The S.T.U.C.K. Method

Five Simple Steps to Emotional Well-Being



rock in waterSitting with my one of my meditation friends the other day, I found myself falling in love with an image that she offered me.

I wanted to share with you.


Imagine yourself as a rock.

Not just a rock sitting on the earth, but a rock firmly set inside a running river.

You, the rock, are “hit” by many things throughout the day:

Cold water,

Warm water;

Fast water that can hurt you,

Slow water that feels nice on your surface;

The bright and hot sunshine,

Cold wind and heavy raindrops from a thunderstorm;

Brown, mucky water,

Crystal clear blue water;

Wet leaves,

and newly fallen leaves;

Plastic wrappers and such,

Rough bumps from kayaks and canoes

Smooth bumps from tubes and rafts;

Sweet sounds of children’s laughter,

Heinous sounds of fear and horror.

You are “hit” with it all.

But, you don’t move.

You just notice.

As each thing passes by.

And, you stay still.

Because you are a rock.


As this holiday of Thanksgiving approaches, and many of us will sit down to a meal with family and friends whom we love, whom we don’t love so much, whom we understand, whom we don’t quite understand, whom we admire, whom we less than admire… perhaps we can try to be a rock for a few moments.  And, allow anything that comes our way, to be an opportunity just to choose to just be still and notice.





rules I was playing a memory game with my son yesterday when he started changing the rules.

He (nonchalantly) started to pick up 3 cards to peak at instead of 2.

“Hey, I said.  What are you doing?  You’re breaking the rules!”

“No,” he replied.  “You’re allowed to pick up 3 at a time.”

“Really?  Since when?”

I acquiesced.

“Fine.  But, you know.  You’re changing the rules.  Which is fine.  But, we need to discuss changing the rules before you change them.  We need to agree on the new rules.”


Over this past weekend, rules were broken.  One after the other.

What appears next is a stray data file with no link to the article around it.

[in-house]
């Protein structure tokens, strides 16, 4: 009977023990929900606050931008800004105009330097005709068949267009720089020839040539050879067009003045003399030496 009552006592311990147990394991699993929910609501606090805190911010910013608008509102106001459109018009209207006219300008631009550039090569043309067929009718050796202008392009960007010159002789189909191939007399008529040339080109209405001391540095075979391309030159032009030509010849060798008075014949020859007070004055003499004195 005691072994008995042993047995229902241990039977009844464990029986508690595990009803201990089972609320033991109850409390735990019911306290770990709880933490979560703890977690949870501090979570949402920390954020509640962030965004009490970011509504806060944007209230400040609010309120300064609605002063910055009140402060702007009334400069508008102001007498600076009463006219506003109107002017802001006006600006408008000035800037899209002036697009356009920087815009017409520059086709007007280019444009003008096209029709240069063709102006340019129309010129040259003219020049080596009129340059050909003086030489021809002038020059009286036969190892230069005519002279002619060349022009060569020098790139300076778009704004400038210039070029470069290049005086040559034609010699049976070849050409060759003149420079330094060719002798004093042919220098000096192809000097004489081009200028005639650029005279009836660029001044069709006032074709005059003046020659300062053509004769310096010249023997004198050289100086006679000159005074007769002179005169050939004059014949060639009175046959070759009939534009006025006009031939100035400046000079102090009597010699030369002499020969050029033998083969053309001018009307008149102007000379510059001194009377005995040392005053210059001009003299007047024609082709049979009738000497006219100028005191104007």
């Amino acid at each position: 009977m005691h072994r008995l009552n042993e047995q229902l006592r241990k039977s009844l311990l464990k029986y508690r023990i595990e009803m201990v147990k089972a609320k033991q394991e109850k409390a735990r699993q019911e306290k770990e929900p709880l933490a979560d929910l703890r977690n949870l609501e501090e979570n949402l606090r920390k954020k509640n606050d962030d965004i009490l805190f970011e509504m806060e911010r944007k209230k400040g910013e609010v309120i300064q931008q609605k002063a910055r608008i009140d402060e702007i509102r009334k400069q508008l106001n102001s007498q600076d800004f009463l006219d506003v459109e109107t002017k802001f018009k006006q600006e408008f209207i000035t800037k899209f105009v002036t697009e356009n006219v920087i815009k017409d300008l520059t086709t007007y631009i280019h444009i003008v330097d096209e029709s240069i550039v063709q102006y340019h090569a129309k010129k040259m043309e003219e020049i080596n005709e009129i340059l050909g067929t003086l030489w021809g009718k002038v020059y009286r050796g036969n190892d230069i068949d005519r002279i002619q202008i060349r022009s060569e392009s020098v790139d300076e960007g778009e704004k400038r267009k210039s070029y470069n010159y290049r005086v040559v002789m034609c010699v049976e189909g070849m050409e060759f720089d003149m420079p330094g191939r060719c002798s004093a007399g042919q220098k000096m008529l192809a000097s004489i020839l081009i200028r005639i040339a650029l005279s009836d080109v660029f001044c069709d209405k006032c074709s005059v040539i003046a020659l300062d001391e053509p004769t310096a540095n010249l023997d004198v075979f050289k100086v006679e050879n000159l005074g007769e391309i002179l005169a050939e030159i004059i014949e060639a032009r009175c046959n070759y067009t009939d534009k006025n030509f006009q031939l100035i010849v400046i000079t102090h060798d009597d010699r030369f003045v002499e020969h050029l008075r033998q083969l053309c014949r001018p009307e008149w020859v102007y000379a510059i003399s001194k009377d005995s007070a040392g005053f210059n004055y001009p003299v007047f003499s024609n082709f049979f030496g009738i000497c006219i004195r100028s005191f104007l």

I’m not talking about rules in the house or between family members.

I’m talking about rules in the community.

Which we sort of have.

(I say that because it seems that most people in our community don’t really want rules.  But anyway, that’s really another topic for another time.)

In this case, the rules that were broken occurred at the synagogue over Shabbat.

Nothing really big deal or earth shattering.

But, when you sit on a committee and you are the head of that committee (like I am), you feel a certain responsibility to uphold rules or decisions that are made.

And, interestingly enough, all the rules that were broken this time happened because of one individual (who doesn’t even sit on the synagogue committee and who was taking liberty to make synagogue decisions on his own).

But, what was I going to do?  Parent him like I parented my own child?

So, as I sat in my seat during prayer services on Friday night, feeling frustrated because rules were being broken, I decided to follow my acronym: S.T.U.C.K.

S – Just stop.  Be still.  Take a breath.  I noticed I was frustrated. I took another breath.

I somehow or for some reason skipped “T” and “U” and went right to “C” – and just recognized the decision:

Either I could stay frustrated


I could enjoy and stay focused on the prayer service.

I chose the latter.

And reminded myself (K), that it’s ok that I got stuck there for a moment in the first place.

The truth is, as the rules continued to be broken the following morning, I “stuck” with my acronym and amazingly came to the conclusion that the individual who caused the rules to be broken wasn’t actually purposefully trying to hurt anyone or show any sense of power.  He was, in his own mind, just trying to help the community.

And, that new perspective for me was earth shattering.